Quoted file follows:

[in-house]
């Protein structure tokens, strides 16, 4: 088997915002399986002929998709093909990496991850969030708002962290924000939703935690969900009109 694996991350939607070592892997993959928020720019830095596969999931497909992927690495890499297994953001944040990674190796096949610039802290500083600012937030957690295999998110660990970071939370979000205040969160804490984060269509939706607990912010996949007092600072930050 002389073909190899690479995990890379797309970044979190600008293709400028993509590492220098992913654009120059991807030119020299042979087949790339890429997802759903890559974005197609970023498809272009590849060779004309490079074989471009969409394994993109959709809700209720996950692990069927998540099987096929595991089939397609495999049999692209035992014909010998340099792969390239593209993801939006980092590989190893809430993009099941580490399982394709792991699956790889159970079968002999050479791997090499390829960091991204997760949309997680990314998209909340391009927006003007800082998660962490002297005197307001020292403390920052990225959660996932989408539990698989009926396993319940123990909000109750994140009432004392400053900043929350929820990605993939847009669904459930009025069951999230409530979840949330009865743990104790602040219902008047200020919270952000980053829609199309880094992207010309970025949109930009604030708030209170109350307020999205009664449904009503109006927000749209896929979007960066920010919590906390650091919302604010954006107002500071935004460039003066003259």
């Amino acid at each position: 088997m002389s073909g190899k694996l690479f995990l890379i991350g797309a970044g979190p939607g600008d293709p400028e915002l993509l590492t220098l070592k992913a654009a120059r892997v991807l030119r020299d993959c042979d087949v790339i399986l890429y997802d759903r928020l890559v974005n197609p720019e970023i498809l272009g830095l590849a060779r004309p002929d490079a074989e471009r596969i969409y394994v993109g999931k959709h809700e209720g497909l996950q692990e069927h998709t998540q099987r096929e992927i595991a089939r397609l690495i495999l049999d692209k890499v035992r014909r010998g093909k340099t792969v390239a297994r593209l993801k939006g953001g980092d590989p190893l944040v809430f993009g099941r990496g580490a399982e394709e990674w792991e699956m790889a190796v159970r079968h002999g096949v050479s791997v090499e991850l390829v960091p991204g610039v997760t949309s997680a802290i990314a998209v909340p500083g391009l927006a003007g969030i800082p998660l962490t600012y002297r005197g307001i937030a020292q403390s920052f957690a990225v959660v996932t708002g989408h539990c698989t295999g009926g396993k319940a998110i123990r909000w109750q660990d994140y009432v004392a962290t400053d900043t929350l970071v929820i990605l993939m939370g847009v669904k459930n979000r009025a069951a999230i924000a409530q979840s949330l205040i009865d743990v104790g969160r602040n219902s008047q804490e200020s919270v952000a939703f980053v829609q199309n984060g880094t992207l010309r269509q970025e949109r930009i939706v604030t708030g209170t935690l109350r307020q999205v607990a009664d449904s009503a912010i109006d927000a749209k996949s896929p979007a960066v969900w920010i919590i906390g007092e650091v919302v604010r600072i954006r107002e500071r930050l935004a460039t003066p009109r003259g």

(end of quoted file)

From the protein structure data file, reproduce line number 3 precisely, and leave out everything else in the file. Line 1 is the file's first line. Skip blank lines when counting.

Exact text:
């Amino acid at each position: 088997m002389s073909g190899k694996l690479f995990l890379i991350g797309a970044g979190p939607g600008d293709p400028e915002l993509l590492t220098l070592k992913a654009a120059r892997v991807l030119r020299d993959c042979d087949v790339i399986l890429y997802d759903r928020l890559v974005n197609p720019e970023i498809l272009g830095l590849a060779r004309p002929d490079a074989e471009r596969i969409y394994v993109g999931k959709h809700e209720g497909l996950q692990e069927h998709t998540q099987r096929e992927i595991a089939r397609l690495i495999l049999d692209k890499v035992r014909r010998g093909k340099t792969v390239a297994r593209l993801k939006g953001g980092d590989p190893l944040v809430f993009g099941r990496g580490a399982e394709e990674w792991e699956m790889a190796v159970r079968h002999g096949v050479s791997v090499e991850l390829v960091p991204g610039v997760t949309s997680a802290i990314a998209v909340p500083g391009l927006a003007g969030i800082p998660l962490t600012y002297r005197g307001i937030a020292q403390s920052f957690a990225v959660v996932t708002g989408h539990c698989t295999g009926g396993k319940a998110i123990r909000w109750q660990d994140y009432v004392a962290t400053d900043t929350l970071v929820i990605l993939m939370g847009v669904k459930n979000r009025a069951a999230i924000a409530q979840s949330l205040i009865d743990v104790g969160r602040n219902s008047q804490e200020s919270v952000a939703f980053v829609q199309n984060g880094t992207l010309r269509q970025e949109r930009i939706v604030t708030g209170t935690l109350r307020q999205v607990a009664d449904s009503a912010i109006d927000a749209k996949s896929p979007a960066v969900w920010i919590i906390g007092e650091v919302v604010r600072i954006r107002e500071r930050l935004a460039t003066p009109r003259g």